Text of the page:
Just a week ago, Shreenath Aravind decimated an experienced Delhi batting line-up with his brand of medium-paced swing bowling. On that occasion at the Eden Gardens, the list of his five victims (four in the first innings and a solitary scalp in the second) included skipper Gautam Gambhir who had recently made a come-back to the Indian team. And with the 32-year-old in the mood to effect similar damage for Karnataka in their latest Ranji Trophy match at the Mumbai Cricket Association’s BKC Ground in Mumbai, there wasn’t much the minnows Assam could do.
Subsequently, Aravind ended the first day with five wickets.
Interestingly enough, while his performances on the domestic circuit has had him rightfully attract the attention of the national team selectors in the One-Day or T20 squads, he has largely gone unnoticed when it comes to the longer form of the game.
Over the years, Aravind has been a part of the ‘golden generation’ of Karnataka cricket in the domestic circuit. Especially since his performances have helped his team win successive trebles – Ranji Trophy, Vijay Hazare Trophy and Irani Cup – in the 2013-14 and 2014-15 seasons.
During this time, the national team was in search of a new bowling attack to replace the elder guard of Zaheer Khan and Ashish Nehra. Aravind, being a left-armer like the veteran greats before him became a natural option. Injuries and inconsistency though, led to a downfall. In fact, while he was in the running to make an ODI debut in 2011, he managed to win his only international cap, in a T20, as recently as 2015. Still, he doesn’t find the lack of chances ‘unfair.’ “I’d say it is more to do with my bowling. I’ll get more chances if I bowl better,” he says.
In the Indian Premier League meanwhile, he continues to be in the reckoning among the top-wicket taker lists. Just as he does in the Rani Trophy.
He was dropped in Karnataka’s opening game of the season, a draw against Jharkhand, but included in the following outright win against Delhi. On the first day against Assam, he teased his opposition with a mixture of late swinging deliveries that often left batsmen in two minds. And once his opening partner Abhimanyu Mithun had to leave the field due to a groin injury after bowling just 10 deliveries, the onus of picking up wickets fell on Aravind. “We knew Karnataka’s bowling strength was in its pace. Once Mithun was out, we only needed to hold off Aravind,” explains Assam batsman Amit Verma.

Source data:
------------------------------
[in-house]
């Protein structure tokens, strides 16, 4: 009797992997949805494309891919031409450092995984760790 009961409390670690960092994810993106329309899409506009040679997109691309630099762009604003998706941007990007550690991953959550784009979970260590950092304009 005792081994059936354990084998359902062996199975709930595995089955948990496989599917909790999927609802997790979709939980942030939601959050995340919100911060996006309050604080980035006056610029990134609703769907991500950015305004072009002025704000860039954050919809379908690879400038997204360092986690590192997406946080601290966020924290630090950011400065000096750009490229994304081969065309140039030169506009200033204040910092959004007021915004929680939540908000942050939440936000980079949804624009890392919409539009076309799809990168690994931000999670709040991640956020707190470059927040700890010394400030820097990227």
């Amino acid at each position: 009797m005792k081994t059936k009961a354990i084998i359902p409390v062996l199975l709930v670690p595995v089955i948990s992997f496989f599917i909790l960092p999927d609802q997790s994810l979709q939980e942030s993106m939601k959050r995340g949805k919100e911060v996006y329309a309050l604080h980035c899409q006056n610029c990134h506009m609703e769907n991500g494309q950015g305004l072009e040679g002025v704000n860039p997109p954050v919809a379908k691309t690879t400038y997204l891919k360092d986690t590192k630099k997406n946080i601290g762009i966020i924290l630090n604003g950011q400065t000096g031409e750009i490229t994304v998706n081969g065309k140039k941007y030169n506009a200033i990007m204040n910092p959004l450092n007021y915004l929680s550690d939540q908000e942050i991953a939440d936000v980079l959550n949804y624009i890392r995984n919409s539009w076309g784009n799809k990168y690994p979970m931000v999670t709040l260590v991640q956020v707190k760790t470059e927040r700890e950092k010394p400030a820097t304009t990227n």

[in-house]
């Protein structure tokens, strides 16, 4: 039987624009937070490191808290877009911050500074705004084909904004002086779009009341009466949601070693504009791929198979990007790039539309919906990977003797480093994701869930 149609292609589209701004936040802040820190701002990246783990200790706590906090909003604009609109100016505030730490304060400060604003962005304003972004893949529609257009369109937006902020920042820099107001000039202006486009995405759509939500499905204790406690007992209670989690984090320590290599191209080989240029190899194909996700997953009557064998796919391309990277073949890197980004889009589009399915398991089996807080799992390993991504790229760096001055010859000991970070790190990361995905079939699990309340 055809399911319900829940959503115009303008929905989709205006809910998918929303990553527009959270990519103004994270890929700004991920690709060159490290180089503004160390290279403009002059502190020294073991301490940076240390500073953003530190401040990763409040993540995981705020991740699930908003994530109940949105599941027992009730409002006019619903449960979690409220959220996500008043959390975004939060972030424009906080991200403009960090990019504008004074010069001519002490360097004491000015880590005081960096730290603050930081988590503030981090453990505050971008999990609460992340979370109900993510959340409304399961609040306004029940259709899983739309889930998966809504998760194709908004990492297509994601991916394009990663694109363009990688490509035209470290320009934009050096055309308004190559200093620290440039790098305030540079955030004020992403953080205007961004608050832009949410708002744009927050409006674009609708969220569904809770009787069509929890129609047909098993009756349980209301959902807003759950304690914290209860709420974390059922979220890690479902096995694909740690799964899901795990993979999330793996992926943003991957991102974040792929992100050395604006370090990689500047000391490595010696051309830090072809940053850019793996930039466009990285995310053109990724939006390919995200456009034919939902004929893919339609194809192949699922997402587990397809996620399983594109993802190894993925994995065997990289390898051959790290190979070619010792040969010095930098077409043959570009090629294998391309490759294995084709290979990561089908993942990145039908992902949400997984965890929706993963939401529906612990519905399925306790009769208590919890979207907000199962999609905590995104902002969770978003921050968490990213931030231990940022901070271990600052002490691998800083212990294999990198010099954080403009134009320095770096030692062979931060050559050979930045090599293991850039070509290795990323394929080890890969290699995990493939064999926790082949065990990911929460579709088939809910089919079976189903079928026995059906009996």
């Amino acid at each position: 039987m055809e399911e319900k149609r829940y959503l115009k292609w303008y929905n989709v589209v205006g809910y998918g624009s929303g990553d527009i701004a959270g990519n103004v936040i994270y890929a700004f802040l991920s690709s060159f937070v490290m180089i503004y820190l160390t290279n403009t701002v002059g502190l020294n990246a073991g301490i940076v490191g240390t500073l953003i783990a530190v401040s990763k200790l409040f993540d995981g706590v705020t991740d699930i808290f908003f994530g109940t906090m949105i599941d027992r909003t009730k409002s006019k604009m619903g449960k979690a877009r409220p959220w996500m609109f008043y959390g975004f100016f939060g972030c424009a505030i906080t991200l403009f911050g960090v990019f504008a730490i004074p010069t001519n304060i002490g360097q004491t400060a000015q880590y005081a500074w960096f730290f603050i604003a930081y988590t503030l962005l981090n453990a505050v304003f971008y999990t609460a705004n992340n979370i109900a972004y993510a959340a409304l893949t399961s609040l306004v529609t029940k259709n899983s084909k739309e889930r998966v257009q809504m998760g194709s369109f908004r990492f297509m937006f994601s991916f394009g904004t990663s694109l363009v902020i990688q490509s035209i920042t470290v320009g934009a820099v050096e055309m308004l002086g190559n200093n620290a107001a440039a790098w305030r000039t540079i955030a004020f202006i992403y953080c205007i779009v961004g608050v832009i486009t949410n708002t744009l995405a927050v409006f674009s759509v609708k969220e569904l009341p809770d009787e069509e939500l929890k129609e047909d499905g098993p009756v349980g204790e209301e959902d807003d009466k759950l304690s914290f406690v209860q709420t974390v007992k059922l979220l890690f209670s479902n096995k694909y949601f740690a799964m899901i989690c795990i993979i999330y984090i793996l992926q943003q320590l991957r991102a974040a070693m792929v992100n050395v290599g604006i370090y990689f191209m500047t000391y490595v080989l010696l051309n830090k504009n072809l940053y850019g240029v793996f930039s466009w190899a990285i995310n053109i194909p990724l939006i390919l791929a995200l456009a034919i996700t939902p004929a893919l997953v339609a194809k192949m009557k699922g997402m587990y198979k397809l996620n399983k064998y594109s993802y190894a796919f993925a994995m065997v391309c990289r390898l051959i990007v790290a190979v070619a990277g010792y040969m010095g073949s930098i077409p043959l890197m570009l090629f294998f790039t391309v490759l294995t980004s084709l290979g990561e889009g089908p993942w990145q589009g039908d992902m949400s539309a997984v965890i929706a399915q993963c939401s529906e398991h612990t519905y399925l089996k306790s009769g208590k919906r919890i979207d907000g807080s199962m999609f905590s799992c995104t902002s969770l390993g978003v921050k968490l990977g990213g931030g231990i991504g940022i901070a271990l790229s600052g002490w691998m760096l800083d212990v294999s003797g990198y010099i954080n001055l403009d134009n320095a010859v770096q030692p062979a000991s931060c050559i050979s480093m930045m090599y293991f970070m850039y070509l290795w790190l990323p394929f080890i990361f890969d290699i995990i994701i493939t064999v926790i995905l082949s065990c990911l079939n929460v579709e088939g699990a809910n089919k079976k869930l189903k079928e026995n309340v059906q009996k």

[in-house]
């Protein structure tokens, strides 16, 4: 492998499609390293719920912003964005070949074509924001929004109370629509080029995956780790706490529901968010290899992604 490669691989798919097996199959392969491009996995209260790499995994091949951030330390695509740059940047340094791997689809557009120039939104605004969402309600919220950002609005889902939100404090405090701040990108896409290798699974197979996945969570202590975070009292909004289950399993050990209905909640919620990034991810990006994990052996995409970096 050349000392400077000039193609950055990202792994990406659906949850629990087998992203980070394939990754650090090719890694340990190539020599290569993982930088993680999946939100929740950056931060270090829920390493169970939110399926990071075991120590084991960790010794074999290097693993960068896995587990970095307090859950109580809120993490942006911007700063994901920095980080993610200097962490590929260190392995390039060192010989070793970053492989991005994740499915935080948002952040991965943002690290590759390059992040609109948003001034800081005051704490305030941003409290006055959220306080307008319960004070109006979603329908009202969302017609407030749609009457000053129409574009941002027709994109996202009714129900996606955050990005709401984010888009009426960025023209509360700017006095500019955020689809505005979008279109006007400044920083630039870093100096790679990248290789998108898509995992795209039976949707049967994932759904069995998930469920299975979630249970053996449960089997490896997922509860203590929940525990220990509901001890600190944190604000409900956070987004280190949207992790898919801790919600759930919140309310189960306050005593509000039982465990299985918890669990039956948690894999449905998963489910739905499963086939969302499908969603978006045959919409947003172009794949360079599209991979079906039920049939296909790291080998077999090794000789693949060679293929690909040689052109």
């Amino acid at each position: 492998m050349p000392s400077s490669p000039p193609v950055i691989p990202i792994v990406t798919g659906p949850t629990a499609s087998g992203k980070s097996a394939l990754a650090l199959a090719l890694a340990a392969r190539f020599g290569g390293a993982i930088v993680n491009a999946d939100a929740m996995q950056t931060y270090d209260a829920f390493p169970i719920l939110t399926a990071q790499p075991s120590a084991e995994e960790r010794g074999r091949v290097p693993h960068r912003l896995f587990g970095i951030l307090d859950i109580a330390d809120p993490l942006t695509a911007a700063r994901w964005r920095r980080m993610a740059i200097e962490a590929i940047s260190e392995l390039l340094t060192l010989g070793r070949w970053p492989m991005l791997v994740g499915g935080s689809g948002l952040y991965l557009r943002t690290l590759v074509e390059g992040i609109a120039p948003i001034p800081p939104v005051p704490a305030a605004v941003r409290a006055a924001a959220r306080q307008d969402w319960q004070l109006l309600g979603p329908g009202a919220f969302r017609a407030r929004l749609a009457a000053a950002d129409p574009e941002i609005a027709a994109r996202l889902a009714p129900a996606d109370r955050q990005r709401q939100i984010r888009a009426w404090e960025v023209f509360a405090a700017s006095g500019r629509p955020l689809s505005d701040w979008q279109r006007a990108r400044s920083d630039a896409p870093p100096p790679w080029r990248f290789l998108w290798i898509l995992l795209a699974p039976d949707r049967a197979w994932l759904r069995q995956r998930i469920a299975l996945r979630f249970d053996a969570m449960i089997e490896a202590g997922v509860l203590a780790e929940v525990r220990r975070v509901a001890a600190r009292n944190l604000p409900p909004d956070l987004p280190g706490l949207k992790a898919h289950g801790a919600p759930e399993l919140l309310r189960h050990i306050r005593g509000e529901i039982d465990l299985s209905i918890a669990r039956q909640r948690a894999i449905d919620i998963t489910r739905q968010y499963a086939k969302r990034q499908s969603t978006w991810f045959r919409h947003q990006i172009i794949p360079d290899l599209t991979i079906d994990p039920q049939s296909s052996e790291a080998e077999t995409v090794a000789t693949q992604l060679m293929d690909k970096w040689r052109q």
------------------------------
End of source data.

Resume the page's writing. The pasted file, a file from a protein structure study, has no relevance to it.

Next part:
Openers Rishav Das and Rahul Hazarika decided to exact cover drives on deliveries that shifted outside at the last moment – edging their attempts to the steady hands of Robin Uthappa at second slip. Later on KB Arun Karthick decided to leave a ball pitched outside off, only for the ball to cut in late and nick the off-stump itself. “He’s been able to pitch the ball in the right areas and he’s also had the skill to make it swing both ways,” Verma adds.
The only saving grace for Assam’s challenge was Verma’s performance, incidentally Verma was part of the victorious Karnataka team in the 2014 season.
Walking in to bat at number four, with just five on the board, the left-hander rescued his side with a well-structured and gritty 125 off 259. The 29-year-old kept losing partners regularly though, until Sarupam Purkayastha came in at number eight.
A dogged 56 off 88 by the lower order batsman saw him forge a strong 102-run partnership with Verma to end the day’s play. Still, Verma’s experience of sharing the dressing room with Aravind will have him alert his teammates about the bowler’s credentials. “My own strategy was to just play him off and attack the other bowlers. That’s what we’ll have to do,” he concludes.
Brief Scores: Assam 268/6 (Amit Verma 125 not out, Sarupam Purkayastha 56 not out; Sreenath Aravind 5/49, Stuart Binny 1/67) vs Karnataka.